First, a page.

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9th Caspian Sea meeting opens in Almaty, Kazakhstan

The 9th special working session to hammer out a legal regime for the Caspian Sea opened in Kazakhstan on Monday, IRNA reported from Almaty.

During the three-day meeting, deputy foreign ministers from Azerbaijan, Iran, Turkmenistan, Russia and Kazakhstan are to work out a consensus on the issue of a legal regime to govern the Caspian Sea.

Russian Deputy Foreign Minister and special envoy to the Caspian littoral areas Viktor Kalyuzhny and his Kazakh counterpart, Kairat Abuseitov, said here on Monday that Kazakhstan, Russia and Azerbaijan are ready to delineate their borders in the Caspian Sea and sign tripartite agreements to this effect.

Iran's special envoy for Caspian Sea affairs Mehdi Safari, representing Tehran, reiterated the Iranian position that the Caspian Sea should be equitably divided among the five littoral states which means each country is entitled to exploitation and appropriation of 20 percent of the sea's resources.

Foreign Minister Kamal Kharrazi had earlier stressed that the Iranian position on the issue of disposition of the sea's resources has not changed.

"The Islamic Republic's stance on the Caspian Sea issue has not changed and technical negotiations with the Azerbaijan Republic are currently underway to reach a final agreement on the subject," Kharrazi said.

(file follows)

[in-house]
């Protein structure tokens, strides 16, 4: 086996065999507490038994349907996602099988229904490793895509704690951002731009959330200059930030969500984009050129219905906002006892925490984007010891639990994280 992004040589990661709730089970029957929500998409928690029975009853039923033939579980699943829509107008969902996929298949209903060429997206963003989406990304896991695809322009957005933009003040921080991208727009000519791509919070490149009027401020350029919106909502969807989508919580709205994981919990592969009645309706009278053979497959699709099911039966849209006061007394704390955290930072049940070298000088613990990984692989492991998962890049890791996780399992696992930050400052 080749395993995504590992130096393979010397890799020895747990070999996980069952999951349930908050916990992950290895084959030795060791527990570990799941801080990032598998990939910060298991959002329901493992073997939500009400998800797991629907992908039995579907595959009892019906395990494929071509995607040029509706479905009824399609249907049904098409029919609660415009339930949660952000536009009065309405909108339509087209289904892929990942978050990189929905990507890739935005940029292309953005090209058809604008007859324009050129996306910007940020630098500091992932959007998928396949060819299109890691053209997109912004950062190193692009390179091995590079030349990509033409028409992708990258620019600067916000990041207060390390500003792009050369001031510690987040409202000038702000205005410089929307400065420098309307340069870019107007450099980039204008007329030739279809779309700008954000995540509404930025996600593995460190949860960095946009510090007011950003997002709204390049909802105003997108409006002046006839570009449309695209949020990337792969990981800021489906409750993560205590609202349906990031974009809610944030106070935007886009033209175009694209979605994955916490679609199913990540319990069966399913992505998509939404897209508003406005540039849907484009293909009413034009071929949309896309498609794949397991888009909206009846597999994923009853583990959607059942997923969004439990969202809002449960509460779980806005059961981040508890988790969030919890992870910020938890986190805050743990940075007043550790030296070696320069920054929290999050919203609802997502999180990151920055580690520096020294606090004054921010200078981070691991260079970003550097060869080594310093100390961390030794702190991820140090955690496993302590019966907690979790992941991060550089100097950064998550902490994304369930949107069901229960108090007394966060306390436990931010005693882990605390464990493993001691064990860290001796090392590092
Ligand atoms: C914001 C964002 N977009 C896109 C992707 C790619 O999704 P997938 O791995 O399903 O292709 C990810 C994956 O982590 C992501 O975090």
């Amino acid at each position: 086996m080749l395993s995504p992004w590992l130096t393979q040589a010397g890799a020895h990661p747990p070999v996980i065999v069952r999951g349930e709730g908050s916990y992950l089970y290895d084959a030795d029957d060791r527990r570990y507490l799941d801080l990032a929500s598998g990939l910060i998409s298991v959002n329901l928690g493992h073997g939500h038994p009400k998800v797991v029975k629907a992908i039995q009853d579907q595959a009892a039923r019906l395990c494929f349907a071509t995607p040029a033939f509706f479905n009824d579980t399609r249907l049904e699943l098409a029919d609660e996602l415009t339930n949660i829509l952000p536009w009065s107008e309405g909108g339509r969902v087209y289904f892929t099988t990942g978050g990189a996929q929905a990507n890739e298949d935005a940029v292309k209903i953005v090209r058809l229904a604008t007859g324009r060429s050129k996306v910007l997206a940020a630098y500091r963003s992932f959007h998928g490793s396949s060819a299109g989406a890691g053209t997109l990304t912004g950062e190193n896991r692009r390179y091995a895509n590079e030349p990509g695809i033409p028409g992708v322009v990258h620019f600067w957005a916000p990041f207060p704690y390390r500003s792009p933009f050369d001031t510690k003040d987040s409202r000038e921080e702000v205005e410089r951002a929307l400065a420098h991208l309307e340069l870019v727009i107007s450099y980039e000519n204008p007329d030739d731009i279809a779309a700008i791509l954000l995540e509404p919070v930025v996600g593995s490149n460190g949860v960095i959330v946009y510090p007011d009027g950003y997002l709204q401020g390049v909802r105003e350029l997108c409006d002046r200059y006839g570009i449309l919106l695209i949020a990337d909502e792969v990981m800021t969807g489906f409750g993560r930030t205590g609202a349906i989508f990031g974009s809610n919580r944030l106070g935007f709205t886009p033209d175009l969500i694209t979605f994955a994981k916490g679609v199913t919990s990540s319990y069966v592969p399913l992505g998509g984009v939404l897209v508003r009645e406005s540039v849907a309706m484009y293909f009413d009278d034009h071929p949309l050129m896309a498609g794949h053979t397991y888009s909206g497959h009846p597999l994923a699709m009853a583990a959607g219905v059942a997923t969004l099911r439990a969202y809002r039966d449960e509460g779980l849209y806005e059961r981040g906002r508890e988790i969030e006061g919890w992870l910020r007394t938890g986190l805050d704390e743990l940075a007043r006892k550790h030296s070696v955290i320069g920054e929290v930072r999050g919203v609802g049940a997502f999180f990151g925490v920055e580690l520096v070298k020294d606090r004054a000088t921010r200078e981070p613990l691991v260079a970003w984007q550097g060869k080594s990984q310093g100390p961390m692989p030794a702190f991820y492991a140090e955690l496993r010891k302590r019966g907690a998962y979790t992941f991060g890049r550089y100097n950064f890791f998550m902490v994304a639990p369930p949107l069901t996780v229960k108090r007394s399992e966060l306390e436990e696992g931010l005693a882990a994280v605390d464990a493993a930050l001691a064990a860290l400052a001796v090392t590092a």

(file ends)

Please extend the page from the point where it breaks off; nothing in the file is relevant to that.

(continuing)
He stressed the importance of achieving a concensus by all five claimants to settle the issue. "A legal regime to determine disposition of the resources of the Caspian Sea should be based on the consensus of the five littoral states," he said.

Leaders of the five littoral states--Iran, Russia, Azerbaijan, Kazakhstan and Turkmenistan--have met to try to resolve the issue but remain divided.

Iran has called for application of the "condominium" concept or common sovereignty over the sea and, prior to any acceptable legal agreement, has made it known that it would oppose any unilateral deals toward exploration of the sea's resources.

It also insists the 1921 and 1940 agreements between Moscow and Tehran remain valid until a new legal regime for the sea is drawn up.

Iran and Russia technically used to share the Caspian Sea, but since the collapse of the former Soviet Union and the birth of the three other state-claimants a redrawing of the sea's legal borders has become a necessity.

... Payvand News - 5/13/03 ... --

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